Beguiling in its beauty, a magical being master of transformation benevolently gives us the power to believe anything is possible . . . The Unicorn opens up infinite possibilities that surround you and are available to you at all times, though many times we cannot see that possibilities abound, or even exist. The Unicorn gives us the "eyes to see" those possibilities, and the wisdom to take advantage of them.
If you summon the power of the Unicorn, the Unicorn will give you the blessings to be a success in whatever you choose to pursue.
Shifting between the visible and the invisible worlds u Bestows wisdom and the ability to manifest what is imagined u Summons up dreams u Facilitates in calling upon the Universe for all answers.
Spirit animal qualities
[ ] Transmutation (passing through boundaries) [ ] Spiritual sight (to see past all illusions, until the truth is revealed).
Deep mysteries surround the Unicorn, veiled in the misty glow of the forest. Her energy beckons you, telepathically she communicates to you an invitation to explore the true meaning of your life, transcendent illumination; a glimpse at your destiny awaits when the Unicorn appears for you. . .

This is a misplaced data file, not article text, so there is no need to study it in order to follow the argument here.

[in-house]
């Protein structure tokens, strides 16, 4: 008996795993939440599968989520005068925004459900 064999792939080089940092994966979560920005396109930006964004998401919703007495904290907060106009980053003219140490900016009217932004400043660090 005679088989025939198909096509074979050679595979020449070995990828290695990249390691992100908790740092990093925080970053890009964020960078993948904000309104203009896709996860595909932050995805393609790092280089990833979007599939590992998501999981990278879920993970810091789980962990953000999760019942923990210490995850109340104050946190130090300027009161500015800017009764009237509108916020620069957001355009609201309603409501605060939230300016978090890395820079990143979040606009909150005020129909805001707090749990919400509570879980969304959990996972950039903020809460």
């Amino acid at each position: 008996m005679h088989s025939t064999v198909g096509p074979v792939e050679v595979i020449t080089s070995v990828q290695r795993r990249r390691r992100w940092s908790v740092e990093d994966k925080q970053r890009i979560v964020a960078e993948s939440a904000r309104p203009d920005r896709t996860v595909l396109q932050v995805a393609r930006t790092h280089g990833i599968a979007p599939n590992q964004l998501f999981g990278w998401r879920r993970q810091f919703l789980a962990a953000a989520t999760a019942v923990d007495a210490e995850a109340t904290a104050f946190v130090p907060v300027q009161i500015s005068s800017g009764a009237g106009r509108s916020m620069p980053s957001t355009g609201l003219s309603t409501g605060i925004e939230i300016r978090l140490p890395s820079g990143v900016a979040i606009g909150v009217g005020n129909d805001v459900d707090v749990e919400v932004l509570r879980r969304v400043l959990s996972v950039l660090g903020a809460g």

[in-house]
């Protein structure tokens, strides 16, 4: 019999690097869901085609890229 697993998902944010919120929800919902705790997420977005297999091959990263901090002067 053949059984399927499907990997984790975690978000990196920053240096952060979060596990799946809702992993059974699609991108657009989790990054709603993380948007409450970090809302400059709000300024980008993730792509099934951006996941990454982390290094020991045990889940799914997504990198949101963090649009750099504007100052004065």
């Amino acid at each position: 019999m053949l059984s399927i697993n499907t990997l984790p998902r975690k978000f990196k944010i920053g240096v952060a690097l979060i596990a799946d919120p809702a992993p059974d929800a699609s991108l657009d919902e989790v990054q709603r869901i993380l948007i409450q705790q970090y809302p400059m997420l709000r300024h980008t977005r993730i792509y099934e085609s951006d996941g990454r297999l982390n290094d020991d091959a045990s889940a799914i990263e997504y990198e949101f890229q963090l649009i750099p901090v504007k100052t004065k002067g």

Ancient myth and lore of the Unicorn speaks of innocence, purity, grace and mystical healing powers. To touch or be touched by the horn of the Unicorn can bring total and complete healing. The healing of the Unicorn brings everything in mind, body and soul into renewed, perfect balance. . . . Where you find a boundary in your life, there is where the Unicorn appears in symbols all around you. The Unicorn gives you a choice: To ride the winds of miraculous possibilities, or stay [mired] in the realm of your own fears and limitations.
Unicorn . . .
[ ] [Challenges] you to going beyond your limitations and fears
[ ]Tests you with riddles and puzzles to challenge your mind where illusions are created, to go beyond them, to continue on your path